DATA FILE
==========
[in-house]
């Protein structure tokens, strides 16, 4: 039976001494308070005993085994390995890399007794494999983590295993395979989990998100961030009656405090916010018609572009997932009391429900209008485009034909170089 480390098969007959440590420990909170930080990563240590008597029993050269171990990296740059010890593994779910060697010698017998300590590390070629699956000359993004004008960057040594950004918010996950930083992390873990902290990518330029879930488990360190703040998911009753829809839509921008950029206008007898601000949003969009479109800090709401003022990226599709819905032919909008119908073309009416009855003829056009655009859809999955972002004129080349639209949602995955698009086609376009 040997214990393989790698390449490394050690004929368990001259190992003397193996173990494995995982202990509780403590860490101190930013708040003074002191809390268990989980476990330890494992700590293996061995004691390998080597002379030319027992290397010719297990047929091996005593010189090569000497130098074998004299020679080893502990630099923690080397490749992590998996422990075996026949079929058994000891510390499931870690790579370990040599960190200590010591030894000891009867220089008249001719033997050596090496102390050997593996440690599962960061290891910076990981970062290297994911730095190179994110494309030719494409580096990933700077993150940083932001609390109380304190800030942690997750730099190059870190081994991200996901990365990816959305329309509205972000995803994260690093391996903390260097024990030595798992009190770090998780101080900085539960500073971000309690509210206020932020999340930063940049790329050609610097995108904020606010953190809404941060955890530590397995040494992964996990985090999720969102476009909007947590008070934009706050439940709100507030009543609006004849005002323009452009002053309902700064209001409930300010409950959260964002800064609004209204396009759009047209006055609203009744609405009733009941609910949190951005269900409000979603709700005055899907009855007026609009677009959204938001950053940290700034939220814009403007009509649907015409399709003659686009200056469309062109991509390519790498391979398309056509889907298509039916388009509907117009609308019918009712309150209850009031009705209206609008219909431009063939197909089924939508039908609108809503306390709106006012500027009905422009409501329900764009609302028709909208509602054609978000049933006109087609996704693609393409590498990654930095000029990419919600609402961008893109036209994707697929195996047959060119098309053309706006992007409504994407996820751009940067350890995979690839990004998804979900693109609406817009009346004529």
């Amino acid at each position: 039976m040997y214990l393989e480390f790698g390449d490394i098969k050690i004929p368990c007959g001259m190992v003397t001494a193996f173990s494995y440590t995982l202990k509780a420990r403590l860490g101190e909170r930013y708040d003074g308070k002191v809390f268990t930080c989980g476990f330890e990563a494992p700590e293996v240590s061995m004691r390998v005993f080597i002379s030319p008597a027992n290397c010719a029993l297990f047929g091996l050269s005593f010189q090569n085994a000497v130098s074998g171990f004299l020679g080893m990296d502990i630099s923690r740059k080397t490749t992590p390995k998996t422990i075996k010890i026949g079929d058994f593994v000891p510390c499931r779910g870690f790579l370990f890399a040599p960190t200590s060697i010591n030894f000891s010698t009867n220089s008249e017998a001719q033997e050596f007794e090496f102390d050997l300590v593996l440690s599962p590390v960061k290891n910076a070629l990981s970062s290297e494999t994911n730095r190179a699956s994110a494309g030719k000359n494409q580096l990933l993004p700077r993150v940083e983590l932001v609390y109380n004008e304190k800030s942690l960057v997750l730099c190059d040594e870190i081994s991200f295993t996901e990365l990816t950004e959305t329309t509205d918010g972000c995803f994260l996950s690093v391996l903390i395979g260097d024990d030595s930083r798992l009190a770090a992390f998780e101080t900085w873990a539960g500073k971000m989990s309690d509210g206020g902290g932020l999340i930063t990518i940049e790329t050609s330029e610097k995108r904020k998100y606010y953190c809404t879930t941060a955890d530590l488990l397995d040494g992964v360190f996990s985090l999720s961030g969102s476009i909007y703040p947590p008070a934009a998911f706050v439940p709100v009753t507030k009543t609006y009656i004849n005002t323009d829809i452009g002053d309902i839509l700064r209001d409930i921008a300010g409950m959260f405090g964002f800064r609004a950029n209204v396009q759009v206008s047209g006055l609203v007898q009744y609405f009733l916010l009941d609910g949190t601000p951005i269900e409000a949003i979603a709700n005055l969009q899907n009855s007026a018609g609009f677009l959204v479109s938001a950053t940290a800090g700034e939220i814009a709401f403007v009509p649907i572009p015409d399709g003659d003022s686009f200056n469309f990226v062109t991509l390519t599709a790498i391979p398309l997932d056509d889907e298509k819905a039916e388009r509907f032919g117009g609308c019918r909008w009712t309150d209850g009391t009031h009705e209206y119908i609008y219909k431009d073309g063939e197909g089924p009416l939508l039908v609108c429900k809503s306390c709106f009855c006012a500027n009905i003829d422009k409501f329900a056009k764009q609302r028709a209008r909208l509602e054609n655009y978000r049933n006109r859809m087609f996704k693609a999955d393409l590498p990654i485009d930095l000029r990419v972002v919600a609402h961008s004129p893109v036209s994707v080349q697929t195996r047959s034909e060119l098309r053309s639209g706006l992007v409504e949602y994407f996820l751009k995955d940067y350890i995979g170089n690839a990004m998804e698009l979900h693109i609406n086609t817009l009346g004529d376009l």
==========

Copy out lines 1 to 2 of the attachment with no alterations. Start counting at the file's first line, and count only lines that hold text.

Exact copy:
[in-house]
């Protein structure tokens, strides 16, 4: 039976001494308070005993085994390995890399007794494999983590295993395979989990998100961030009656405090916010018609572009997932009391429900209008485009034909170089 480390098969007959440590420990909170930080990563240590008597029993050269171990990296740059010890593994779910060697010698017998300590590390070629699956000359993004004008960057040594950004918010996950930083992390873990902290990518330029879930488990360190703040998911009753829809839509921008950029206008007898601000949003969009479109800090709401003022990226599709819905032919909008119908073309009416009855003829056009655009859809999955972002004129080349639209949602995955698009086609376009 040997214990393989790698390449490394050690004929368990001259190992003397193996173990494995995982202990509780403590860490101190930013708040003074002191809390268990989980476990330890494992700590293996061995004691390998080597002379030319027992290397010719297990047929091996005593010189090569000497130098074998004299020679080893502990630099923690080397490749992590998996422990075996026949079929058994000891510390499931870690790579370990040599960190200590010591030894000891009867220089008249001719033997050596090496102390050997593996440690599962960061290891910076990981970062290297994911730095190179994110494309030719494409580096990933700077993150940083932001609390109380304190800030942690997750730099190059870190081994991200996901990365990816959305329309509205972000995803994260690093391996903390260097024990030595798992009190770090998780101080900085539960500073971000309690509210206020932020999340930063940049790329050609610097995108904020606010953190809404941060955890530590397995040494992964996990985090999720969102476009909007947590008070934009706050439940709100507030009543609006004849005002323009452009002053309902700064209001409930300010409950959260964002800064609004209204396009759009047209006055609203009744609405009733009941609910949190951005269900409000979603709700005055899907009855007026609009677009959204938001950053940290700034939220814009403007009509649907015409399709003659686009200056469309062109991509390519790498391979398309056509889907298509039916388009509907117009609308019918009712309150209850009031009705209206609008219909431009063939197909089924939508039908609108809503306390709106006012500027009905422009409501329900764009609302028709909208509602054609978000049933006109087609996704693609393409590498990654930095000029990419919600609402961008893109036209994707697929195996047959060119098309053309706006992007409504994407996820751009940067350890995979690839990004998804979900693109609406817009009346004529």